Fort Constitution is one of my favorite places of historical value to visit in New Hampshire. Besides being a wonderful place to reflect on the past, its views offer some of the prettiest coastal scenery in the state. While the purpose of this website is to promote New Hampshire during the Civil War, it is important to start this post with a tale of revolution.
New Hampshire Takes Action
Fort Constitution is located in New Castle, NH on the mouth of the Piscataqua and was built to protect Portsmouth Harbor. The British built it during the colonization of New Hampshire and named it Fort William and Mary. After a ride by Paul Revere to Portsmouth on December 13th, 1774, Sons of Liberty, under the guidance of John Sullivan took action on December 14th raiding the fort and taking supplies that would eventually be used in the Battle of Bunker Hill. After the American Revolution the fort was rebuilt and renamed.
View of the entrance to Portsmouth Harbor, circa 1705 – Library of Congress
Fort Constitution and the Civil War
Here is a short list of some prominent names that visited Fort Constitution previous to the war.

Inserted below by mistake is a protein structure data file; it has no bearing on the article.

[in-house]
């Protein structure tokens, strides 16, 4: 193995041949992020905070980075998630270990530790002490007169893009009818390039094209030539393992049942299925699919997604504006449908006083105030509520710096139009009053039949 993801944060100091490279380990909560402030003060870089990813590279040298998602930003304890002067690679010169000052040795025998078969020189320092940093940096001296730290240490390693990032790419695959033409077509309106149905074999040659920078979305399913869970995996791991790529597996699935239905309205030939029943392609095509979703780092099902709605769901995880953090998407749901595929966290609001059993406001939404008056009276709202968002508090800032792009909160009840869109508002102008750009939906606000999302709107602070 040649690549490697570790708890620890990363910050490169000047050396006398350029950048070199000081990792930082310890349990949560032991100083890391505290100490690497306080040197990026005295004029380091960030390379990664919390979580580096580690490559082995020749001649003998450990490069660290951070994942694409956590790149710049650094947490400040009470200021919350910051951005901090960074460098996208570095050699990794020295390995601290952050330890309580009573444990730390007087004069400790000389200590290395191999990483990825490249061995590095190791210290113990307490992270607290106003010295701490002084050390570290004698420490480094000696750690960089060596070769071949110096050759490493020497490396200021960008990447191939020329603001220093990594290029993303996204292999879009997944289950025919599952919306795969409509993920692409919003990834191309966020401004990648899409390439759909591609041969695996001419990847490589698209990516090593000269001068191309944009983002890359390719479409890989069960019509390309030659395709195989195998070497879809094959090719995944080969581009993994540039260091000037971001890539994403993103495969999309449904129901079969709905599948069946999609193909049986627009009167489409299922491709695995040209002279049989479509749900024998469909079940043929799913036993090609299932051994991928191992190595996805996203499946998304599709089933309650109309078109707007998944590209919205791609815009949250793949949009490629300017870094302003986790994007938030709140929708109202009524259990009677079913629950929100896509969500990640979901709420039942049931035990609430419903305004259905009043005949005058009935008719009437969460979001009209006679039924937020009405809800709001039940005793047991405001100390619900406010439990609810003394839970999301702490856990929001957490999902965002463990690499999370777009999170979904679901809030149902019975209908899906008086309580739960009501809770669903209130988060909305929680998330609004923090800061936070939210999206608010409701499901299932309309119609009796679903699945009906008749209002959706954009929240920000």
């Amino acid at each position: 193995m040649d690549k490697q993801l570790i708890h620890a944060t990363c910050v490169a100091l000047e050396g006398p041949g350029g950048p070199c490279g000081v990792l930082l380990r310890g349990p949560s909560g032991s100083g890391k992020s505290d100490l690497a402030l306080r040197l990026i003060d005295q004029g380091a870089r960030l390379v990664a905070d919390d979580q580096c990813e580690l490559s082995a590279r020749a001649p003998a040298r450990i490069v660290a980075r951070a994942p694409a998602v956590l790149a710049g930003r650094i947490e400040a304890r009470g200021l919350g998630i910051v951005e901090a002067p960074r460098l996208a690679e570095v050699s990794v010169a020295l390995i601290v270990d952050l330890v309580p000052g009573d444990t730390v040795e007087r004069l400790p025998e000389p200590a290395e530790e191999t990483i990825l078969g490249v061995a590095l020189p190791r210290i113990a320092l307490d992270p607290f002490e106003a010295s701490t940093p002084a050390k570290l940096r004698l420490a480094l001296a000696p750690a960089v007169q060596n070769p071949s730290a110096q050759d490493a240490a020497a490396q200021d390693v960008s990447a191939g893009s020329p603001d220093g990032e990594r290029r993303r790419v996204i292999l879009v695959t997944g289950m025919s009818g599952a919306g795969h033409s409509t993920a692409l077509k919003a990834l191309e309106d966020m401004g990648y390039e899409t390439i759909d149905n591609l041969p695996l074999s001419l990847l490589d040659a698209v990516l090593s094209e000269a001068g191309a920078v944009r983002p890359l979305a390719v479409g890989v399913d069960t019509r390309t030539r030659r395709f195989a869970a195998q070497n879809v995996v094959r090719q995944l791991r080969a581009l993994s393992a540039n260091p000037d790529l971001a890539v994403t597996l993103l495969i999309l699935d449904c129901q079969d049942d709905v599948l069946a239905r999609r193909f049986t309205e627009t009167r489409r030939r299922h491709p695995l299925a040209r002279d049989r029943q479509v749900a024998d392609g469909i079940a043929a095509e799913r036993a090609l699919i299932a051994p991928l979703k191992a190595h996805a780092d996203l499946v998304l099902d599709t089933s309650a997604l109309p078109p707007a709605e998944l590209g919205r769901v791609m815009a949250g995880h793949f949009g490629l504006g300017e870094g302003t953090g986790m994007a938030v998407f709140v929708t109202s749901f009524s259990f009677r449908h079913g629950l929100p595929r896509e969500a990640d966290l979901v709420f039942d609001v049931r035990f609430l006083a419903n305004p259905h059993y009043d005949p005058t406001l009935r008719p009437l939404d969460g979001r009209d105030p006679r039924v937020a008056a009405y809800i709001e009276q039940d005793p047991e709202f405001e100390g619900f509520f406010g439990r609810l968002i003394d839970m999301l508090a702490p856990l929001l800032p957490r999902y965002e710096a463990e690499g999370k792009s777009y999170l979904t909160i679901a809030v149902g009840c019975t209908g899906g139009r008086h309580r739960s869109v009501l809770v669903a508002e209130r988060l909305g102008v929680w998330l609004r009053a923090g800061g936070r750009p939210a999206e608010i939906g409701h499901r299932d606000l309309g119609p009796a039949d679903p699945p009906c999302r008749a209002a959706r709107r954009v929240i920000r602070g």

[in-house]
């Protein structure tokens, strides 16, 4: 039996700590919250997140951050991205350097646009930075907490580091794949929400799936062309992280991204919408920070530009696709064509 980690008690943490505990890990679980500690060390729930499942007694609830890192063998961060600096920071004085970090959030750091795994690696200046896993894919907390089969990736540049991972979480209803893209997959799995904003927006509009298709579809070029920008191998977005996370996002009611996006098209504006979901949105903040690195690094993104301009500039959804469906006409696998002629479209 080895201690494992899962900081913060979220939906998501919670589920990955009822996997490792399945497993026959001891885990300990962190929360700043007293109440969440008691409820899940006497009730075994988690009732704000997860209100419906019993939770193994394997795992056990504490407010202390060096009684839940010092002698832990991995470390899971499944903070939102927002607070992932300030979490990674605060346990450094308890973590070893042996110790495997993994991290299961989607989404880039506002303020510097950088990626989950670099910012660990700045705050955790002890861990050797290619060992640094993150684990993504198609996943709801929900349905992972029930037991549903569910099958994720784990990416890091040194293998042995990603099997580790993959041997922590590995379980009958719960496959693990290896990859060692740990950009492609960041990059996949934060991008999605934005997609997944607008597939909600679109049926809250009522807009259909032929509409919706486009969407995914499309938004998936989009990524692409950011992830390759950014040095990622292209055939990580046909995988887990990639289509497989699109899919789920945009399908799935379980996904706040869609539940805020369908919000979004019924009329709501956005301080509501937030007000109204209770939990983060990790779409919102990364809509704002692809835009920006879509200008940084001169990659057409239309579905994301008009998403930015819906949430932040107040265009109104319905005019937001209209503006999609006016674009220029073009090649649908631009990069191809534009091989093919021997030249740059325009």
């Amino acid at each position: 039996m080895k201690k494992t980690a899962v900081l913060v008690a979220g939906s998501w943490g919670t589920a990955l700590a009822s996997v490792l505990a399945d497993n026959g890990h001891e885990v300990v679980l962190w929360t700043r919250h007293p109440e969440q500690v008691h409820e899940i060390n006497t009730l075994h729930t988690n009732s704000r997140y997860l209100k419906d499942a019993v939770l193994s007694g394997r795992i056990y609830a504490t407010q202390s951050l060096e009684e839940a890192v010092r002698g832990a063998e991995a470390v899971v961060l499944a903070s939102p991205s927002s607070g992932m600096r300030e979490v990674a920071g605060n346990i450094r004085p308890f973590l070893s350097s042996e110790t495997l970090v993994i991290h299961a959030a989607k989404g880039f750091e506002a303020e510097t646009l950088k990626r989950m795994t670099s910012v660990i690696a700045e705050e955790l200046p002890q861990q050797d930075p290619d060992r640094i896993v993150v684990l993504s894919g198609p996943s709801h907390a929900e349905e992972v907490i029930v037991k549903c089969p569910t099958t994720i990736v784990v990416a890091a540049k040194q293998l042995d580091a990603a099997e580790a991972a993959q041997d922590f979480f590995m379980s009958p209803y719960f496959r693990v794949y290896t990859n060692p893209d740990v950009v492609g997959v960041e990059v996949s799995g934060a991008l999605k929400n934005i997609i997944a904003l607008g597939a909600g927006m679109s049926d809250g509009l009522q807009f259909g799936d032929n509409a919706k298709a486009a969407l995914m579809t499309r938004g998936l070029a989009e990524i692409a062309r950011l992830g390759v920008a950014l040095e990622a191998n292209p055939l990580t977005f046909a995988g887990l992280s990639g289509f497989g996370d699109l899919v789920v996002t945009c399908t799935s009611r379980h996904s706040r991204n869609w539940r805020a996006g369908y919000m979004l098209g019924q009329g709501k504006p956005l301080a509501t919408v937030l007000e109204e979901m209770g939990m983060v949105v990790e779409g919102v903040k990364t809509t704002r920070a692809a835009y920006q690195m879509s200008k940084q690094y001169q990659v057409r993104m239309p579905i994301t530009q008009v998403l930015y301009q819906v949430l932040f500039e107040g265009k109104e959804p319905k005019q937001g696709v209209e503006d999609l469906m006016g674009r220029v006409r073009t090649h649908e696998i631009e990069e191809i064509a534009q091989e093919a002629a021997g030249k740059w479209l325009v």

Major Robert Anderson (“the defender of Ft. Sumter”) – was garrisoned at the fort before the Civil War.
General Robert E. Lee – Historians speculate that Lee visited the fort in the 1850s as the military conducted surveys of coastal fortifications. Lee was in the area working on fortifications and stayed with General Issac Stevens in Portsmouth.
Robert Parker Parrott (native to Lee, NH) – was at the fort in 1829. Of course he is most famous for his innovation in weaponry. His guns were featured in the fort during the 19th Century.
During the war
– There was construction of a three-tiered granite structure on the fort during the Civil War but it was never completed.
– Lastly, the fort was used during the war to train soldiers.
For a much more detailed history:
The Capture of Fort William and Mary on December 14-15, 1774:
A General History of Fort Constitution: